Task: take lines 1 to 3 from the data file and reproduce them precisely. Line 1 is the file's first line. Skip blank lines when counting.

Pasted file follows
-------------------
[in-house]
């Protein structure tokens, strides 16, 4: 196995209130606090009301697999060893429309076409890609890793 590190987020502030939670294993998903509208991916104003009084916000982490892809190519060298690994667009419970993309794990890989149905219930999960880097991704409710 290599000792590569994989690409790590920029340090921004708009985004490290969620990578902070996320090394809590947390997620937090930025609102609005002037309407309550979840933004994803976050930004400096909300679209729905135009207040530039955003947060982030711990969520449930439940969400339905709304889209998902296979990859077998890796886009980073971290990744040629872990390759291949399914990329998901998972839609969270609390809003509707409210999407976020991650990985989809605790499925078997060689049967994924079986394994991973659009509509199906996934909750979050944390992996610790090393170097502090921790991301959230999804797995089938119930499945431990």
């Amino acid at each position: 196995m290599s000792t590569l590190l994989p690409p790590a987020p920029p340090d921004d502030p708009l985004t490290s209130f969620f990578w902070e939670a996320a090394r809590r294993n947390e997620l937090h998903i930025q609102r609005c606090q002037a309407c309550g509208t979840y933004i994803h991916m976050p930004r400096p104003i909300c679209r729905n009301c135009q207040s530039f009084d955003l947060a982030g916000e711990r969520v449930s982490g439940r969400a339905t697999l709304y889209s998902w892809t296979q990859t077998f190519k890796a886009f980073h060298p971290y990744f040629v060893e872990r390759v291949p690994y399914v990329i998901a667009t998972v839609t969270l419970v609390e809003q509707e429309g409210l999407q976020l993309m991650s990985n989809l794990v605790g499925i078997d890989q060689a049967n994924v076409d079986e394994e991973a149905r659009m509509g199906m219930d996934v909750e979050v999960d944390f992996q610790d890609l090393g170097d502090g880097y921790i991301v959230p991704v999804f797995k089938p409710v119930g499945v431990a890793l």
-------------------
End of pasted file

[in-house]
């Protein structure tokens, strides 16, 4: 196995209130606090009301697999060893429309076409890609890793 590190987020502030939670294993998903509208991916104003009084916000982490892809190519060298690994667009419970993309794990890989149905219930999960880097991704409710 290599000792590569994989690409790590920029340090921004708009985004490290969620990578902070996320090394809590947390997620937090930025609102609005002037309407309550979840933004994803976050930004400096909300679209729905135009207040530039955003947060982030711990969520449930439940969400339905709304889209998902296979990859077998890796886009980073971290990744040629872990390759291949399914990329998901998972839609969270609390809003509707409210999407976020991650990985989809605790499925078997060689049967994924079986394994991973659009509509199906996934909750979050944390992996610790090393170097502090921790991301959230999804797995089938119930499945431990």
């Amino acid at each position: 196995m290599s000792t590569l590190l994989p690409p790590a987020p920029p340090d921004d502030p708009l985004t490290s209130f969620f990578w902070e939670a996320a090394r809590r294993n947390e997620l937090h998903i930025q609102r609005c606090q002037a309407c309550g509208t979840y933004i994803h991916m976050p930004r400096p104003i909300c679209r729905n009301c135009q207040s530039f009084d955003l947060a982030g916000e711990r969520v449930s982490g439940r969400a339905t697999l709304y889209s998902w892809t296979q990859t077998f190519k890796a886009f980073h060298p971290y990744f040629v060893e872990r390759v291949p690994y399914v990329i998901a667009t998972v839609t969270l419970v609390e809003q509707e429309g409210l999407q976020l993309m991650s990985n989809l794990v605790g499925i078997d890989q060689a049967n994924v076409d079986e394994e991973a149905r659009m509509g199906m219930d996934v909750e979050v999960d944390f992996q610790d890609l090393g170097d502090g880097y921790i991301v959230p991704v999804f797995k089938p409710v119930g499945v431990a890793l």